Sderot Hesder Yeshiva students
Sderot Hesder Yeshiva studentsCourtesy

During the October 7th Hamas massacre, the western Negev border town of Sderot, just a mile from Gaza, was infiltrated by Hamas terrorists. Hamas began their murderous rampage targeting civilians throughout the city, and deliberately laid siege to the local Sderot police station. 

The brave men and women of the local police department, along with the IDF, stepped in to defend the city. After a 20-hour gunbattle, dozens of civilians were killed, along with at least 20 officers, according to ZAKA. Towards the end of the fighting, authorities decided to demolish the police station with terrorists inside. Finally, the terrorists were liquidated, but the community, like many other communities in southern Israel, paid a steep price.

Rabbi David Fendel, the Dean of the Max and Ruth Schwartz Yeshivat Hesder Sderot, told Arutz Sheva-Israel National News that most of the 600+ students of his institution, located just down the street from the scene of the battle at the police station, were at the Yeshiva to celebrate Simchat Torah together. 

He said, "Miraculously, those students and staff members who remained on campus were spared, as the terrorists somehow failed to target us at the Yeshiva, even as they were so close to our campus."

Fendel explained that with the launch of Operation Iron Swords, dozens of students and staff of the Yeshiva, along with former students, were called into battle to defend the State of Israel. He said, “Unfortunately, three brave Yeshiva alumni were killed HY”D (may God avenge their blood) while others were wounded.”

Due to its proximity to Gaza, the town of Sderot was evacuated, and the Yeshiva students were warmly welcomed at Yeshivat Shaalvim in the center of the country, as a temporary home to continue their intense Torah learning until it was deemed safe to go home. 

Two weeks ago, after nearly two-and-a-half months away, around 300 students returned to Sderot, picking up where they left off, singing and dancing with the Torah scrolls in the study hall, to make up for the "Hakafot Shneyot," which never happened after Simchat Torah due to Hamas' barbaric attack.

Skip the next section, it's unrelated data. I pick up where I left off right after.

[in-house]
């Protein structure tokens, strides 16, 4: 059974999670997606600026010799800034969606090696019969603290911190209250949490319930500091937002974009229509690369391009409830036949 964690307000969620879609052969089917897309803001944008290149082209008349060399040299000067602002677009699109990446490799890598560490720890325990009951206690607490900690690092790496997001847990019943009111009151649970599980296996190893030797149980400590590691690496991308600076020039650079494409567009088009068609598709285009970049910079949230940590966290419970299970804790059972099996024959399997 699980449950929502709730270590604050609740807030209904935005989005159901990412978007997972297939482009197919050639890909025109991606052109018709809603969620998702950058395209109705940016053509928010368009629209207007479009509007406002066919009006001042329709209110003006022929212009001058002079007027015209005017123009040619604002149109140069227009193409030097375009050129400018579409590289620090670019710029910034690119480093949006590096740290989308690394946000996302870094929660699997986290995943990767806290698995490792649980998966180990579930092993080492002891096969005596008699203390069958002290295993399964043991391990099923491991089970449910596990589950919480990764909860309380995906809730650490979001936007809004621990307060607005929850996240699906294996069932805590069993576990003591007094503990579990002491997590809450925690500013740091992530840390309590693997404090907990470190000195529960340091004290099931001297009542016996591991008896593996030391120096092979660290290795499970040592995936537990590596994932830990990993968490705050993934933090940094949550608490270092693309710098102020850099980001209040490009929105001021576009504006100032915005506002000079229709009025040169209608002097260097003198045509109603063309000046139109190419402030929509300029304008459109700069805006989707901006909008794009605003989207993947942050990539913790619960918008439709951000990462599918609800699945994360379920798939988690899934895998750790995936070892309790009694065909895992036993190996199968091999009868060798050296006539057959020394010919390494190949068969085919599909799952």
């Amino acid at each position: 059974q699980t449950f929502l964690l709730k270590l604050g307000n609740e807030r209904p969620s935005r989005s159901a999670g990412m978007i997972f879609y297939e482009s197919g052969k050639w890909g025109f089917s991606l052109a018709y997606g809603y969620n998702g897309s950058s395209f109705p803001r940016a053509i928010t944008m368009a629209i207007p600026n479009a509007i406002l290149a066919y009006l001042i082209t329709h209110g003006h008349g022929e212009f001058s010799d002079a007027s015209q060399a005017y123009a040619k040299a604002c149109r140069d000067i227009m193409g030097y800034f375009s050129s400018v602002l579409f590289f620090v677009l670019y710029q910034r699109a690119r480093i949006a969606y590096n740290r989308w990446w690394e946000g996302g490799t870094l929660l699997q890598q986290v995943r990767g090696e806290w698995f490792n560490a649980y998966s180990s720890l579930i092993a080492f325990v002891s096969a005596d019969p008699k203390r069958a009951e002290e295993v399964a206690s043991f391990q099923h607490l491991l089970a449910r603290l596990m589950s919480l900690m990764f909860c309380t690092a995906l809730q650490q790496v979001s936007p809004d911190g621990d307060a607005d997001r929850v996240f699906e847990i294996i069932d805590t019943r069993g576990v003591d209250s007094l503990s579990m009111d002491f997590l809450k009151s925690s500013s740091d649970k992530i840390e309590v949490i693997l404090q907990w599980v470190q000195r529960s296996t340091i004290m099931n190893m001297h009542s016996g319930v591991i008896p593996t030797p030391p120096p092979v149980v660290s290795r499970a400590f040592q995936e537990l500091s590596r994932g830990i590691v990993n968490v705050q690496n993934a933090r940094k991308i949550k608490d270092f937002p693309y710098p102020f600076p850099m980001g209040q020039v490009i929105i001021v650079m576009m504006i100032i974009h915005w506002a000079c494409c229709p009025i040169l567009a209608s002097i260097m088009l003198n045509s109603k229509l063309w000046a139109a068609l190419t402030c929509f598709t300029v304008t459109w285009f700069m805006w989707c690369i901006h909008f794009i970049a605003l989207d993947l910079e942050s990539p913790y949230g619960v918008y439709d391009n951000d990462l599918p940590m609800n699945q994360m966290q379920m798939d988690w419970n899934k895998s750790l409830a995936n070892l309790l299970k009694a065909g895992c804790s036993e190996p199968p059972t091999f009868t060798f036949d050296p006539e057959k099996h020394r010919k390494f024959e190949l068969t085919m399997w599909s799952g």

Upon returning to the Hesder campus, Fendel said, "The trauma experienced by some of the students and staff is unimaginable, but the Hesder is here for them.At the same time, the institution is preparing to play a key role in assisting in the rehabilitation process of the residents of Sderot once they return." 

He added vehemently, "Our enemies time and time again try to hurt us, and try to turn Sderot into a ghost town, but the power and light of Torah and chesed as personified by the Yeshiva will win out over the darkness."

Rabbi Fendel and the Yeshiva are no strangers to terrorism, as Hamas and other terrorist groups in Gaza have been launching rockets at Sderot for over 20 years.

Rabbi Ari Katz, the Yeshiva’s director of PR, told Arutz Sheva-Israel National News: "In all the rounds of fighting over the years, our students volunteered to help our neighbors in the community.That is part of our mission, and this time is no different.We will help rebuild our beloved town utilizing any and all of the resources at our disposal."

Katz explained that an ongoing fundraising campaign has generated substantial funding thanks to donors and partners, in order to assist in procuring the funds necessary to help students, staff, and local community members alike recover from the stress-inducing ordeal.

He said, "Many of our students are still in their army service or reserves, and the community hasn't come back yet, but when they do, we will be ready to direct them and assist them in getting the support they need."

Katz said it has been inspiring to see Jewish missions from abroad arrive in Sderot nearly daily, to visit the city and the Yeshiva in order to give strength and show solidarity."War is raging very close to us in Gaza, but friends from around the world have been visiting us to show us that we are not alone. The unity and brotherhood we are experiencing now is unprecedented."

Katz added he is confident the Yeshiva will return to full capacity very soon, and the residents of Sderot will come home shortly. The young women at the Hesder's Midreshet Ma'ayan post-high school program will be coming back to Sderot very soon as well.  

"We are a resilient people," he said."The Jewish People suffered tremendous losses on October 7th and in the days since, but I'm confident that Sderot will bounce back like never before"